A new start-up wants a pregnant woman to give birth in space

This daring mission is part of creating an insurance policy for the human species.

Mission Cradle

SpaceLife Origin, a new start-up based in Netherland, is looking to send a pregnant woman to space where she will give birth to her child.

Dubbed as Mission Cradle, this daring endeavor aims to have a pregnant woman deliver her child at 250 miles above Earth under the care of a “trained” and “world-class medical team.”  To reduce all possible risks, a “carefully prepared and monitored process … similar to Western standards as they exist on Earth” will be followed for both the mother and child. After the 24-to-36 hour mission is completed, the mom and her newborn will be returned promptly to Earth. The start-up has set the year 2024 as the target date for the trip.

While giving birth in space sounds like a really crazy idea, Egbert Edelbroek, SpaceLife Origins Chief Strategy & Innovation Officer, said that the mission is actually part of creating an insurance policy for the human species. With climate change slowly killing Earth and other threats that endanger human life in the planet, the idea of humans moving to a new home in the universe to keep the species alive could actually become a reality. With that in mind, the whole human race will actually benefit from Mission Cradle. “Human settlements outside of Earth would be pretty pointless without learning how to reproduce in space,” Edelbroek says.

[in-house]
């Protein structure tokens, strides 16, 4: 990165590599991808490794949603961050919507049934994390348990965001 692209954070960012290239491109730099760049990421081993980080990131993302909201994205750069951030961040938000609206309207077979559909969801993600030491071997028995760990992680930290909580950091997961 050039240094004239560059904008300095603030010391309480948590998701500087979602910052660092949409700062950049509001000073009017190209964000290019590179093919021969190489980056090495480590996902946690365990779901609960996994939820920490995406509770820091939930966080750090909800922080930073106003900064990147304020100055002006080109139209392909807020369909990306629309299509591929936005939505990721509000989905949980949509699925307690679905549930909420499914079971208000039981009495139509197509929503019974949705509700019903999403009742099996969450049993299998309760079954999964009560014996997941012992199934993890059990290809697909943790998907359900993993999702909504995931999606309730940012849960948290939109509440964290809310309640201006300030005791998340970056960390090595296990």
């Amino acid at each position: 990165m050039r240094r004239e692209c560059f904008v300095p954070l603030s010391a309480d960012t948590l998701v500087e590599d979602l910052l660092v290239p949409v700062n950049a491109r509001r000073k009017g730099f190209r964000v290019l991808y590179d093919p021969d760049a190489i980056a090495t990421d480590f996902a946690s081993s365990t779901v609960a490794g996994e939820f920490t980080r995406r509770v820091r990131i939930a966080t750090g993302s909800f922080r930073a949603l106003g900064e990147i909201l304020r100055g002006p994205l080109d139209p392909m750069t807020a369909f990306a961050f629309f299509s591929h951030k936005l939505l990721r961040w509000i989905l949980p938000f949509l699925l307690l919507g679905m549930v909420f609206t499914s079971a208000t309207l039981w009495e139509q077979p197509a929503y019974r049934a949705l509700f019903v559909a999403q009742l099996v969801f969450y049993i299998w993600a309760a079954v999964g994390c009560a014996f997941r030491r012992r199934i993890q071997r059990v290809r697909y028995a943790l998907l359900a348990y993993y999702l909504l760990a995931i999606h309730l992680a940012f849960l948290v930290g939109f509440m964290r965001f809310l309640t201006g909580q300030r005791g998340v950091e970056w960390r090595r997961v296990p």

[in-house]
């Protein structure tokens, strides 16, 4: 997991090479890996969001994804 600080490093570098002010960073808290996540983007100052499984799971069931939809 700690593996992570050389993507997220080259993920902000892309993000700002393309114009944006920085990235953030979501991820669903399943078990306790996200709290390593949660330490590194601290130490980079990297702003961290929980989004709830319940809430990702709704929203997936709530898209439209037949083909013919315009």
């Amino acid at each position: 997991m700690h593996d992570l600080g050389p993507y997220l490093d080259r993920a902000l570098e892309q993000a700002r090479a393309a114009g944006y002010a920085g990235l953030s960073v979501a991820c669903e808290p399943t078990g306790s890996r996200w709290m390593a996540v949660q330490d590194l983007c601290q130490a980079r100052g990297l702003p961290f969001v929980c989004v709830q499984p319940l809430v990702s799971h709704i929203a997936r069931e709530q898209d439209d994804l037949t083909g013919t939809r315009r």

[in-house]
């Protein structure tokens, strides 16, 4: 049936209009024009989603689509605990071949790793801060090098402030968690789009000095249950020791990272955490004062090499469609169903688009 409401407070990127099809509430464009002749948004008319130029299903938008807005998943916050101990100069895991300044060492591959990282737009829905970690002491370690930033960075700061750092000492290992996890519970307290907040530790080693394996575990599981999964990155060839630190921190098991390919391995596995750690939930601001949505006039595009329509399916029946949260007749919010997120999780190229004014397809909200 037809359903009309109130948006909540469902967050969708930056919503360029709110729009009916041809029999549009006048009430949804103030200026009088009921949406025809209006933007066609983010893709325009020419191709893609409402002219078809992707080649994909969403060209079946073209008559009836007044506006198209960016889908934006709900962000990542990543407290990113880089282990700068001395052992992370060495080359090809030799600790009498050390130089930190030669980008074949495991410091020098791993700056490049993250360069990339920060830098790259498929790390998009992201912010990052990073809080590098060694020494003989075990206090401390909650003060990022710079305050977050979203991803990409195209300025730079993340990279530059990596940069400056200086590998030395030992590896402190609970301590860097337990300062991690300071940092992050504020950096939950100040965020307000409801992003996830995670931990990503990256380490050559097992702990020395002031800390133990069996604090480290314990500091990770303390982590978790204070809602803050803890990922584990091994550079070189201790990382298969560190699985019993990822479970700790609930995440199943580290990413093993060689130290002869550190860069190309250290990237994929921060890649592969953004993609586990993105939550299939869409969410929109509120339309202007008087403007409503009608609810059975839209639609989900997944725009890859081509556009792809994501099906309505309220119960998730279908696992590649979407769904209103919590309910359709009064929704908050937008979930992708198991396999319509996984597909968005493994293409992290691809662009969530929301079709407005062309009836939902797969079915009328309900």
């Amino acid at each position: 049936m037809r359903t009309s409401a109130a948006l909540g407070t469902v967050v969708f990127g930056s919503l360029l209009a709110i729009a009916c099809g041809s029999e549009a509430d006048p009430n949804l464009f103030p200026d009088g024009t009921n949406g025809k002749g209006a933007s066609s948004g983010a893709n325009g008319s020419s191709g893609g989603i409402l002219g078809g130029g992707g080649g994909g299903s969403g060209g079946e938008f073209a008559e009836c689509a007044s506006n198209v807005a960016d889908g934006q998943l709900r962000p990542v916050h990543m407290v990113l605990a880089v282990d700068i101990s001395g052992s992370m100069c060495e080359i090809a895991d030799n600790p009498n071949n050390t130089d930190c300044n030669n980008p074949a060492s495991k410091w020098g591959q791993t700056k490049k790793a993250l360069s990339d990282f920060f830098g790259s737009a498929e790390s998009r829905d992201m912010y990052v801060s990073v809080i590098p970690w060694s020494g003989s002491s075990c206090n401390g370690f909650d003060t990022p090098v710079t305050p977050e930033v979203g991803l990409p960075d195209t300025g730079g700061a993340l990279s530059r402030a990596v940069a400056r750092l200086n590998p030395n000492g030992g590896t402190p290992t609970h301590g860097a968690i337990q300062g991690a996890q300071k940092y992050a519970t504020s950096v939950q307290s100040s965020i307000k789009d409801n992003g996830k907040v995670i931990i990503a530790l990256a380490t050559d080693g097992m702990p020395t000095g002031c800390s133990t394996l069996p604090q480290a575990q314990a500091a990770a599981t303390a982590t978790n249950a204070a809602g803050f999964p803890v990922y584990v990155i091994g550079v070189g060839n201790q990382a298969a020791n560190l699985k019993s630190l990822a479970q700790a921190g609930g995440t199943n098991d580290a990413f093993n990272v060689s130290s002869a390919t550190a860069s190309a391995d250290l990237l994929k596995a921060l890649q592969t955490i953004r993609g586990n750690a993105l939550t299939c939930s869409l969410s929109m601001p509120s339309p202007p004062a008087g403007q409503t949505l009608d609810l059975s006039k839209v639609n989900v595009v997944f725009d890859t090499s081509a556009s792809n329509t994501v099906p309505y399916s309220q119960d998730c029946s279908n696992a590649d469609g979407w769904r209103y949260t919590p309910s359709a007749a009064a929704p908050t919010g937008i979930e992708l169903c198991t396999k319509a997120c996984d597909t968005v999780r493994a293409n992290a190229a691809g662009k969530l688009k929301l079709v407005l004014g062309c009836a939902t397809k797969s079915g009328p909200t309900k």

Edelbroek has already talked to private spaceflight companies that may be willing to launch the delivery mission. He has also met with people who want to sponsor the trip as well as some women who are interested in becoming the first human to give birth in space.

While Mission Cradle seems to be a very exciting venture, the project itself raises a number of ethical and safety issues. For instance, is it ethical for medical practitioners to support childbirth in space? Is it safe for a newborn baby to breathe in artificial oxygen? “A baby might be breathing a gas mixture that is different from Earth air,” comments Virginia Wotring, a professor of space medicine at Baylor College of Medicine. “Adult humans seem to handle it just fine, but if you’re using your lungs for the very first time, would it make a difference? I don’t know.”

Despite such issues, SpaceLife Origin is still determined to carry out Mission Cradle. In fact, Gerrit-Jan Zwenne, one of SpaceLife Origin’s advisers and Edelbroek’s cousin, argued that if SpaceLife Origin doesn’t do it, another company will eventually do it.

“I think at some point this will happen anyway, so we better do it in a very open and transparent manner,” Zwenne says. “If it’s somebody working on his own, in isolation, not in contact with the rest of the world, you may discover that something happens and you can’t reverse it.”

Sources: The Atlantic, Nerdist
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